With refactoring, programmers can transform even the most chaotic software into well-designed systems that are far easier to evolve and maintain. What’s more, they can do it one step at a time, through a series of simple, proven steps. Now, there’s an authoritative and extensively updated version of Martin Fowler’s classic refactoring book that utilizes Ruby examples and idioms throughout–not code adapted from Java or any other environment.
The authors introduce a detailed catalog of more than 70 proven Ruby refactorings, with specific guidance on when to apply each of them, step-by-step instructions for using them, and example code illustrating how they work. Many of the authors’ refactorings use powerful Ruby-specific features, and all code samples are available for download.
Leveraging Fowler’s original concepts, the authors show how to perform refactoring in a controlled, efficient, incremental manner, so you methodically improve your code’s structure without introducing new bugs. Whatever your role in writing or maintaining Ruby code, this book will be an indispensable resource.
This book will help you
Jay Fields is a software developer for DRW Trading and a frequent conference presenter. Jay has a passion for discovering and maturing innovative solutions. Jay’s website is available at www.jayfields.com.
Shane Harvie has delivered software in Agile environments in the United States, India, and Australia. He works for DRW Trading in Chicago and blogs at www.shaneharvie.com.
Martin Fowler is Chief Scientist at ThoughtWorks and one of the world’s leading experts in the effective design of enterprise software. He has pioneered object-oriented development, patterns, agile methodologies, domain modeling, UML, and Extreme Programming. His books include Refactoring, Analysis Patterns, and UML Distilled. His book, Patterns of Enterprise Application Architecture, won Software Development’s Jolt Productivity Award and Javaworld.com’s best Java book award.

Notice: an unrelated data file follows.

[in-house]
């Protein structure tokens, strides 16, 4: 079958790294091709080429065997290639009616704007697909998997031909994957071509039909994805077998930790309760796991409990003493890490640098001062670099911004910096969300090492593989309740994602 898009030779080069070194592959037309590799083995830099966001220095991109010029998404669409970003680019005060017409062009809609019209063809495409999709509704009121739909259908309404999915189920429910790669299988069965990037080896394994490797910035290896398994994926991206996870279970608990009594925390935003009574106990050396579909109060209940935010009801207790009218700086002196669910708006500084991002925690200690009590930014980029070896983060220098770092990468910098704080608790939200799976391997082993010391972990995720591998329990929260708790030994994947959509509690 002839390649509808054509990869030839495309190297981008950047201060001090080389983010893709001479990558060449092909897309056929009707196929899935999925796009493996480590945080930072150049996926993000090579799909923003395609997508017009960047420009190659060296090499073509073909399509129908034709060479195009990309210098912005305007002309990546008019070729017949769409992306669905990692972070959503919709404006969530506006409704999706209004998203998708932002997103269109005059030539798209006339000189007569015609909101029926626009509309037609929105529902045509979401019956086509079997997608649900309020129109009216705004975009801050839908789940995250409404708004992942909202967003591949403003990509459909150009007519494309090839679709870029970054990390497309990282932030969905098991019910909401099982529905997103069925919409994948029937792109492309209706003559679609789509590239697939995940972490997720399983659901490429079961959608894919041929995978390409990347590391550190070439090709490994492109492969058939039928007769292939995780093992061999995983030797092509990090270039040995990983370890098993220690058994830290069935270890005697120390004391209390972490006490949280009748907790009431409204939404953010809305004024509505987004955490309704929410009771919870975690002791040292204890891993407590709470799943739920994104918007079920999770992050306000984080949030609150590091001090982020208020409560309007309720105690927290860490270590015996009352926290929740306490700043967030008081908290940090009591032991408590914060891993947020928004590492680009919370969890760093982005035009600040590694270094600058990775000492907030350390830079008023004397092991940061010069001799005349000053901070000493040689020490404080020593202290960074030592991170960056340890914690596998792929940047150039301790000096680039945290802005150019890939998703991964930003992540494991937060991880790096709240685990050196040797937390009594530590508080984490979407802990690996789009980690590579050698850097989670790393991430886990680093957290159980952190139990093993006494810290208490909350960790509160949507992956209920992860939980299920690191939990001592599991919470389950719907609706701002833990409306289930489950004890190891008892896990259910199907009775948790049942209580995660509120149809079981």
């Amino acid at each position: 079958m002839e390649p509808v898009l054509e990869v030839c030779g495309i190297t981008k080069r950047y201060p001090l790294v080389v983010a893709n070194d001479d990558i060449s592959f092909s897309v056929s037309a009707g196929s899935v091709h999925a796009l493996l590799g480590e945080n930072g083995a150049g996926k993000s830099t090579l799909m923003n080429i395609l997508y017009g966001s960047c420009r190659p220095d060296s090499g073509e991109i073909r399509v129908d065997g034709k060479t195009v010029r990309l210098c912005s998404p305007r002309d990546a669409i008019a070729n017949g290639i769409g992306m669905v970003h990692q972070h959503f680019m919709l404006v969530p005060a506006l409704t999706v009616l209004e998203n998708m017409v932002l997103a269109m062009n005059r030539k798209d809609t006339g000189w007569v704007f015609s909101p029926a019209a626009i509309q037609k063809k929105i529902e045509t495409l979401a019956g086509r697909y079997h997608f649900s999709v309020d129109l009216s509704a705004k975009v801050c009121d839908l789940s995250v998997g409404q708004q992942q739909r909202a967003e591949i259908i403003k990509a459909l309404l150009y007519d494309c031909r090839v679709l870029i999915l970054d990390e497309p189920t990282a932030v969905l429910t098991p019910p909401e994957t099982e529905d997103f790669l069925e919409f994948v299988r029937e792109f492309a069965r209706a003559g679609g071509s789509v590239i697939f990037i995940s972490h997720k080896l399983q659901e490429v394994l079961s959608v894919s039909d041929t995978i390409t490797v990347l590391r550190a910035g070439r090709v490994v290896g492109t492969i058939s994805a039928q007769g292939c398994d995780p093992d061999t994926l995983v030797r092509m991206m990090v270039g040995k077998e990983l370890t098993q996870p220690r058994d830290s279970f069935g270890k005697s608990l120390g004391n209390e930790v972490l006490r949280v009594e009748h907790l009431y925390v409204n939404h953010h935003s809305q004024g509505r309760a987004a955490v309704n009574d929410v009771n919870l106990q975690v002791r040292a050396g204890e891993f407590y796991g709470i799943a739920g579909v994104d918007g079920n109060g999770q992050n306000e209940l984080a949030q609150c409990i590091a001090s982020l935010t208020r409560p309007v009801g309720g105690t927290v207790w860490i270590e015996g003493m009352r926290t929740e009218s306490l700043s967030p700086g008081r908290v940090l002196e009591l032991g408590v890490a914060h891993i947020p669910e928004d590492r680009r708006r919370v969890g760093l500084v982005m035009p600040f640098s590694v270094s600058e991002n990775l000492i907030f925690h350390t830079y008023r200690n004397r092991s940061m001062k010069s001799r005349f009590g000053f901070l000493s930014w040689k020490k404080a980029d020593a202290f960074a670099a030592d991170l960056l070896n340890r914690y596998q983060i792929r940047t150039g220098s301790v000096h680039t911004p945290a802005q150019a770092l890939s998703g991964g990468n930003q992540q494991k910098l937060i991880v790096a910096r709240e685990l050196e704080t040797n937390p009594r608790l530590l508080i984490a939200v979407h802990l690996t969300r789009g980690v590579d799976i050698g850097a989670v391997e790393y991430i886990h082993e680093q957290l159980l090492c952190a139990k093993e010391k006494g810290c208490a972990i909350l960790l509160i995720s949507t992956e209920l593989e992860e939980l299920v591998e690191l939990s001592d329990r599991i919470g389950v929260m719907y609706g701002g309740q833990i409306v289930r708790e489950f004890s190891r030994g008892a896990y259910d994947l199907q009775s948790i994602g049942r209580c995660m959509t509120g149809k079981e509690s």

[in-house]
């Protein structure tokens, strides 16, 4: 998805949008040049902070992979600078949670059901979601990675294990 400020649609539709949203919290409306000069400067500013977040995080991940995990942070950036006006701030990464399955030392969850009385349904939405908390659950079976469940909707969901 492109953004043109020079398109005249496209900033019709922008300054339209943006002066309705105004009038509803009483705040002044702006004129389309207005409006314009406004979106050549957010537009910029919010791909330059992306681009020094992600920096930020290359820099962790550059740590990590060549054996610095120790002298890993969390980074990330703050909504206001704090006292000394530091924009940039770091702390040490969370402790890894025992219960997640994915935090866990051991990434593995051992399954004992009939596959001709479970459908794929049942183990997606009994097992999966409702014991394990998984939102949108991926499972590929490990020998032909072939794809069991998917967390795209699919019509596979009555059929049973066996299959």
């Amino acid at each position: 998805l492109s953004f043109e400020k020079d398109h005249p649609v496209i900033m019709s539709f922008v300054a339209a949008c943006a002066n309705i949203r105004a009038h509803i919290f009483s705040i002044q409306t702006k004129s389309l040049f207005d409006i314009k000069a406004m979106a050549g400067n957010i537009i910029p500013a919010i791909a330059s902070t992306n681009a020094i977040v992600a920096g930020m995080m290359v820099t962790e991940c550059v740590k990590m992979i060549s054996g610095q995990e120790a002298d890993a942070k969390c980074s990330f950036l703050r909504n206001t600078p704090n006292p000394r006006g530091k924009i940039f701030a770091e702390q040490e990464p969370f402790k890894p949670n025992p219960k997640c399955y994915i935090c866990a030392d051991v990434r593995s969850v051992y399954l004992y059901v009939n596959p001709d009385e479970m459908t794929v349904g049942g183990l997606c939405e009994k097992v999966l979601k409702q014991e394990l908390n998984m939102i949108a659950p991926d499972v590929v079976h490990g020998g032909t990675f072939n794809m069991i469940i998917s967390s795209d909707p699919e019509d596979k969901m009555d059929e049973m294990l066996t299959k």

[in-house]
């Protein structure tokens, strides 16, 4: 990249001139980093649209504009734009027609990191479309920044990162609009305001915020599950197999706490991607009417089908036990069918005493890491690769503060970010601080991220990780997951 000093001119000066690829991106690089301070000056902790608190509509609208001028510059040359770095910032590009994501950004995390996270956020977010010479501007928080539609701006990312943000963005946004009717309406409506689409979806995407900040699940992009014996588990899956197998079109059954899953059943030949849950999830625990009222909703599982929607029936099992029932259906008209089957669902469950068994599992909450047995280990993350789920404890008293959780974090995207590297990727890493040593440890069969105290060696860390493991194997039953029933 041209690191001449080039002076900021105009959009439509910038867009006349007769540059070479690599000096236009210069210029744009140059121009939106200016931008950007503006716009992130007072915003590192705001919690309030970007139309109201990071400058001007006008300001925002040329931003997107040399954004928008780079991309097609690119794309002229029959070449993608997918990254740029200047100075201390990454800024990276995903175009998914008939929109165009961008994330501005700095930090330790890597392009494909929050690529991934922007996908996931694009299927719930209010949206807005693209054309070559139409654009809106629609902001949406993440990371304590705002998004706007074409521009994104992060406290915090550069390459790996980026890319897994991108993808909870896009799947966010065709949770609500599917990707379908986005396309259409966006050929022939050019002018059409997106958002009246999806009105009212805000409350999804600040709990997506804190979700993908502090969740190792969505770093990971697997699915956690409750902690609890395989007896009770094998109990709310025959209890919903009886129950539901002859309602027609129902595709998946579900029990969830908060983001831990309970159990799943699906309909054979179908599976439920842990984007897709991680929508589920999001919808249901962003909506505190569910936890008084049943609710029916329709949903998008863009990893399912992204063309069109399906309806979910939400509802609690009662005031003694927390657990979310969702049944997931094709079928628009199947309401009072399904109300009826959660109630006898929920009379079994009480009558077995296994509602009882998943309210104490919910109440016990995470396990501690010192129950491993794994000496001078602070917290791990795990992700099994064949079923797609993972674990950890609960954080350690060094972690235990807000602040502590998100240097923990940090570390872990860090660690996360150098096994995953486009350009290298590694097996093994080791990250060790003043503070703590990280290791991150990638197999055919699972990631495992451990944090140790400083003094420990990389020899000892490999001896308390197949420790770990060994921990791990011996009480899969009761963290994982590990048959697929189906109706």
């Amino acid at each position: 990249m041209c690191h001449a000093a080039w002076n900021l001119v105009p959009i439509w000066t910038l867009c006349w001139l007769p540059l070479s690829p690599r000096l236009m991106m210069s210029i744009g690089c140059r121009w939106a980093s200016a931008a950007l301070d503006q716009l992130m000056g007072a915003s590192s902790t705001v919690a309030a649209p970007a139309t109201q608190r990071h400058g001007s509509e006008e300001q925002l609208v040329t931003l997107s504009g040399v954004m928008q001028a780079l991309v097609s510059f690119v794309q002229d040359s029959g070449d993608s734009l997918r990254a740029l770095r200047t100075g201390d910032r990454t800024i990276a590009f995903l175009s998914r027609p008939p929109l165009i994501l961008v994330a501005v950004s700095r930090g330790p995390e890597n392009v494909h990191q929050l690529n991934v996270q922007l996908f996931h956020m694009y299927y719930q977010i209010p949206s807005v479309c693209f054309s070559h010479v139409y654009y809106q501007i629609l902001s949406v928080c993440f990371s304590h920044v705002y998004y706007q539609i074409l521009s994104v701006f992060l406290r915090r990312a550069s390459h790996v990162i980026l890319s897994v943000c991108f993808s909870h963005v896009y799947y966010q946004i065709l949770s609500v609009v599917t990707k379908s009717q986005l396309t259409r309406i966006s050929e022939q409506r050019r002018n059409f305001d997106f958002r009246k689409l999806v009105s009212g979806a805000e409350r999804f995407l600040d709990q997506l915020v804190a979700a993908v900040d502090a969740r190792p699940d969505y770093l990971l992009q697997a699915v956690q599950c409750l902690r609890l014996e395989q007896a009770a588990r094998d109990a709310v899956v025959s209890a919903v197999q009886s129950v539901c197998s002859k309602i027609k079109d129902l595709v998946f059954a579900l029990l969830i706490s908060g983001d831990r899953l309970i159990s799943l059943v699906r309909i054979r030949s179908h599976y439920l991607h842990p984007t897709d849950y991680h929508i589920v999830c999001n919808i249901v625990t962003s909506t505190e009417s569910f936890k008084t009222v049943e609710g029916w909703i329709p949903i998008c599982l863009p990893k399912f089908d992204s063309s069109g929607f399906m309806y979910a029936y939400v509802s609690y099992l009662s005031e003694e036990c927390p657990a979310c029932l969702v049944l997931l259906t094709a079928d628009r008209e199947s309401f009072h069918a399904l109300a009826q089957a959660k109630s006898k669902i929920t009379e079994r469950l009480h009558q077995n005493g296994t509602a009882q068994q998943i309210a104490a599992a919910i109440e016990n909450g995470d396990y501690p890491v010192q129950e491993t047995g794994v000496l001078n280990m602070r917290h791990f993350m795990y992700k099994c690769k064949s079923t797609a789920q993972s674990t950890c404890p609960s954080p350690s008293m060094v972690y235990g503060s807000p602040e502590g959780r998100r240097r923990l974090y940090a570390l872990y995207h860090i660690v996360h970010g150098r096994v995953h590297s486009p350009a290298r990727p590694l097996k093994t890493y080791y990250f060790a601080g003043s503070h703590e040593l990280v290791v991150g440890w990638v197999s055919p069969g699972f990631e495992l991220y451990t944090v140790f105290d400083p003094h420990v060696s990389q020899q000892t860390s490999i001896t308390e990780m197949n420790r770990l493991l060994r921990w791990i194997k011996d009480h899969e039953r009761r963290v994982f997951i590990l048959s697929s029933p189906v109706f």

Patterns of Enterprise Application Architecture is written in direct response to the stiff challenges that face enterprise application developers. The author, noted object-oriented designer Martin Fowler, noticed that despite changes in technology--from Smalltalk to CORBA to Java to .NET--the same basic design ideas can be adapted and applied to solve common problems. With the help of an expert group of contributors, Martin distills over forty recurring solutions into patterns. The result is an indispensable handbook of solutions that are applicable to any enterprise application platform.
This book is actually two books in one. The first section is a short tutorial on developing enterprise applications, which you can read from start to finish to understand the scope of the book's lessons. The next section, the bulk of the book, is a detailed reference to the patterns themselves. Each pattern provides usage and implementation information, as well as detailed code examples in Java or C#. The entire book is also richly illustrated with UML diagrams to further explain the concepts.